Fighting Cancer in the Developing World

The Prime and Foreign Minister of the Order of Malta, Grand Chancellor Jean-Pierre Mazery (left), and Massoud Samiei, PACT Director (right), signed the Practical Arrangements to support comprehensive cancer control in low- and middle-income countries. His Most Eminent Highness the Prince and Grand Master of the Sovereign Military Order of Malta Fra' Matthew Festing observes the signing (middle second row), Vienna, Austria, 28 February 2012. (Photo: D. Calma/IAEA)

On 28 February 2012, the IAEA's Programme of Action for Cancer Therapy (PACT) and the Order of Malta initiated a cancer control partnership focusing on making affordable radiotherapy available for all.

During the visit to the IAEA, the Supreme Head of the Sovereign Military Order of Malta, His Most Eminent Highness the Prince and Grand Master Fra' Matthew Festing, met IAEA Director General, Yukiya Amano.

The Prime and Foreign Minister of the Order of Malta, Grand Chancellor Jean-Pierre Mazery, and Massoud Samiei, PACT Director, signed the Practical Arrangements to support comprehensive cancer control in low- and middle- income countries.

The Order of Malta, founded in 1050 and headquartered in Rome, Italy, leads international and medical disaster relief programmes, and provides humanitarian aid and healthcare in over 120 countries.

Helping Albania

"Member States have been very supportive of the IAEA's role in cancer control," said Samiei. "PACT has been working rigorously over the past five years to increase resources to make radiotherapy available for all. The Order of Malta has extensive experience in humanitarian work across the globe with projects in 120 countries, especially in health care and emergency support."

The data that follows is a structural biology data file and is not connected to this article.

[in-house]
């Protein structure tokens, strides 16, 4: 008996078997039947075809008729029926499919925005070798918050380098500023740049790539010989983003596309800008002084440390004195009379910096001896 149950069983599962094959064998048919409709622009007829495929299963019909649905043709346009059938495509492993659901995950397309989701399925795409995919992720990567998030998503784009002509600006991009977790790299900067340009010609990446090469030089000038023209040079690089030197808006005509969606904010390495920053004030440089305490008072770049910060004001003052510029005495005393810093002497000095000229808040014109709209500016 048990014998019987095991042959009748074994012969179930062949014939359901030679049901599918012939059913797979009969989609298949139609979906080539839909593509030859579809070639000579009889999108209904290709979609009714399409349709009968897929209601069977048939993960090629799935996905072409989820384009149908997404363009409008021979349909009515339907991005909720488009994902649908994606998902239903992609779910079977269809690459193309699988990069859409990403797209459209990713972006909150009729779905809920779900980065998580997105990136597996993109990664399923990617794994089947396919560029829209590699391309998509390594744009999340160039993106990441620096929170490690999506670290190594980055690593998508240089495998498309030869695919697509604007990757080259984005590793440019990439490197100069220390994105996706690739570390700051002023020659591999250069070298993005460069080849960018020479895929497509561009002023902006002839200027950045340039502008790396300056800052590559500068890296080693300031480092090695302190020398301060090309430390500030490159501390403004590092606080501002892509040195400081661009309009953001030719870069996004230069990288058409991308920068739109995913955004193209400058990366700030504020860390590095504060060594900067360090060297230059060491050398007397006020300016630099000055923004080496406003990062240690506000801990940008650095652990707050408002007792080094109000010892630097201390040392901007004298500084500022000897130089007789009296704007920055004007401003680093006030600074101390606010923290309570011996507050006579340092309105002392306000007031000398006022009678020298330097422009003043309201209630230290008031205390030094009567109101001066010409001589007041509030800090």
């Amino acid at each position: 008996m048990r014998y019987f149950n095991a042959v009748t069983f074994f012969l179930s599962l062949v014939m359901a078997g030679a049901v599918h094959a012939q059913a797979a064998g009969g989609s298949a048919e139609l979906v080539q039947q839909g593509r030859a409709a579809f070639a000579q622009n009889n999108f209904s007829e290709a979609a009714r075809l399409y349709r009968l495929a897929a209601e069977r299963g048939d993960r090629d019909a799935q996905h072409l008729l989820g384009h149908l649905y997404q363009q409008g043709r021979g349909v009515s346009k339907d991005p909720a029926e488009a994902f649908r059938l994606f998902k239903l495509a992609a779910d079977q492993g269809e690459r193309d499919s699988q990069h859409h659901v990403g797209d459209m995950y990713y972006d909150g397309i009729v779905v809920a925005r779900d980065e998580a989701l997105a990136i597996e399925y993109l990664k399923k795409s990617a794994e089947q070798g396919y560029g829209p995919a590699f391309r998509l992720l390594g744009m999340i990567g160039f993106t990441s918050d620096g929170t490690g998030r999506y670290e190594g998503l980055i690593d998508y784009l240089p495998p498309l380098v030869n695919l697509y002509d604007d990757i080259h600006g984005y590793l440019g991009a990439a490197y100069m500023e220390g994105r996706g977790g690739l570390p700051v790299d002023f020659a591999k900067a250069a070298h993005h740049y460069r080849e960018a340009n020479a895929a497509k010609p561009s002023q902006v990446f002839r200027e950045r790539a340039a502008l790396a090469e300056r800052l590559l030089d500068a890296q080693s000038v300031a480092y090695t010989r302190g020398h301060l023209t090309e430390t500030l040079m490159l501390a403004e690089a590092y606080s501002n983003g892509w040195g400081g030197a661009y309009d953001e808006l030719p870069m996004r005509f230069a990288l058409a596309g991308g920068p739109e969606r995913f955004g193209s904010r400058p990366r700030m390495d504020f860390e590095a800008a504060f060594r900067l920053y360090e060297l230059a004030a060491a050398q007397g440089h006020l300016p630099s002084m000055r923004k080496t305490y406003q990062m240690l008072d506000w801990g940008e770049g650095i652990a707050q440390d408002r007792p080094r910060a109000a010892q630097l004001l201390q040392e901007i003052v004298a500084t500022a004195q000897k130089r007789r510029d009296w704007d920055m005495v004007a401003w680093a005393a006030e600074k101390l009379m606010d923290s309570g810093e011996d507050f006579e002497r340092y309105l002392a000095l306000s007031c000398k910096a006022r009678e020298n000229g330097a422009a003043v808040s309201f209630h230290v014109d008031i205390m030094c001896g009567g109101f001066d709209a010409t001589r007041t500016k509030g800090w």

The collaboration will focus on the PACT Model Demonstration Sites, especially in Albania. Albania has hosted a PACT Model Demonstration Site for over five years and is committed to strengthening its cancer control capacity.

Battling Cancer in Albania

With a population of approximately 3.1 million people and about 7 700 new cancer cases every year, Albania's demand for cancer care greatly exceeds the available capacity. The IAEA assists the country in identifying priority areas for fighting cancer and has committed funds for the purchase of a cobalt-60 radiotherapy machine. The IAEA's PACT and its partners support Albania in training and educating cancer specialists, as well as in raising awareness about the benefits of a holistic approach to planning and delivering cancer control and care. However, there is still a major need for training and workforce development.

Last update: 17 November 2014